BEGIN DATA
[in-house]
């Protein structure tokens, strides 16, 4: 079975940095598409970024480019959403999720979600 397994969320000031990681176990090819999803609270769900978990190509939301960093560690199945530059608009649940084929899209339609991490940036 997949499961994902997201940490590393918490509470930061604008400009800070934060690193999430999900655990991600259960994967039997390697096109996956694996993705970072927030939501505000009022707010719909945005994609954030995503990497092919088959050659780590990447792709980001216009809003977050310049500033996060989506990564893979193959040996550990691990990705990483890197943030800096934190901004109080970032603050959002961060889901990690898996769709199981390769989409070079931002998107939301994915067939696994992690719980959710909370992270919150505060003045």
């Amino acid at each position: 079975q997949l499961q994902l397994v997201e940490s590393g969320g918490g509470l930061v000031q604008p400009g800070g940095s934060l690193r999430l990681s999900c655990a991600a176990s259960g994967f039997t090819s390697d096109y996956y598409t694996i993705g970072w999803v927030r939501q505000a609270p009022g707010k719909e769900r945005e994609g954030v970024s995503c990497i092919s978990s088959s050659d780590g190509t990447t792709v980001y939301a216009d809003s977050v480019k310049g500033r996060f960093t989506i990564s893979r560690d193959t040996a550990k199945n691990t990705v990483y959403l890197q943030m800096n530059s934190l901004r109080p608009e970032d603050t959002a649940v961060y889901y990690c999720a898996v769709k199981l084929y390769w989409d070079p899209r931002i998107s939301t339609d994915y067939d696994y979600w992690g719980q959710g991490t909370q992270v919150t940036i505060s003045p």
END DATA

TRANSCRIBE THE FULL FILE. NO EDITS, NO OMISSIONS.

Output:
[in-house]
């Protein structure tokens, strides 16, 4: 079975940095598409970024480019959403999720979600 397994969320000031990681176990090819999803609270769900978990190509939301960093560690199945530059608009649940084929899209339609991490940036 997949499961994902997201940490590393918490509470930061604008400009800070934060690193999430999900655990991600259960994967039997390697096109996956694996993705970072927030939501505000009022707010719909945005994609954030995503990497092919088959050659780590990447792709980001216009809003977050310049500033996060989506990564893979193959040996550990691990990705990483890197943030800096934190901004109080970032603050959002961060889901990690898996769709199981390769989409070079931002998107939301994915067939696994992690719980959710909370992270919150505060003045």
């Amino acid at each position: 079975q997949l499961q994902l397994v997201e940490s590393g969320g918490g509470l930061v000031q604008p400009g800070g940095s934060l690193r999430l990681s999900c655990a991600a176990s259960g994967f039997t090819s390697d096109y996956y598409t694996i993705g970072w999803v927030r939501q505000a609270p009022g707010k719909e769900r945005e994609g954030v970024s995503c990497i092919s978990s088959s050659d780590g190509t990447t792709v980001y939301a216009d809003s977050v480019k310049g500033r996060f960093t989506i990564s893979r560690d193959t040996a550990k199945n691990t990705v990483y959403l890197q943030m800096n530059s934190l901004r109080p608009e970032d603050t959002a649940v961060y889901y990690c999720a898996v769709k199981l084929y390769w989409d070079p899209r931002i998107s939301t339609d994915y067939d696994y979600w992690g719980q959710g991490t909370q992270v919150t940036i505060s003045p």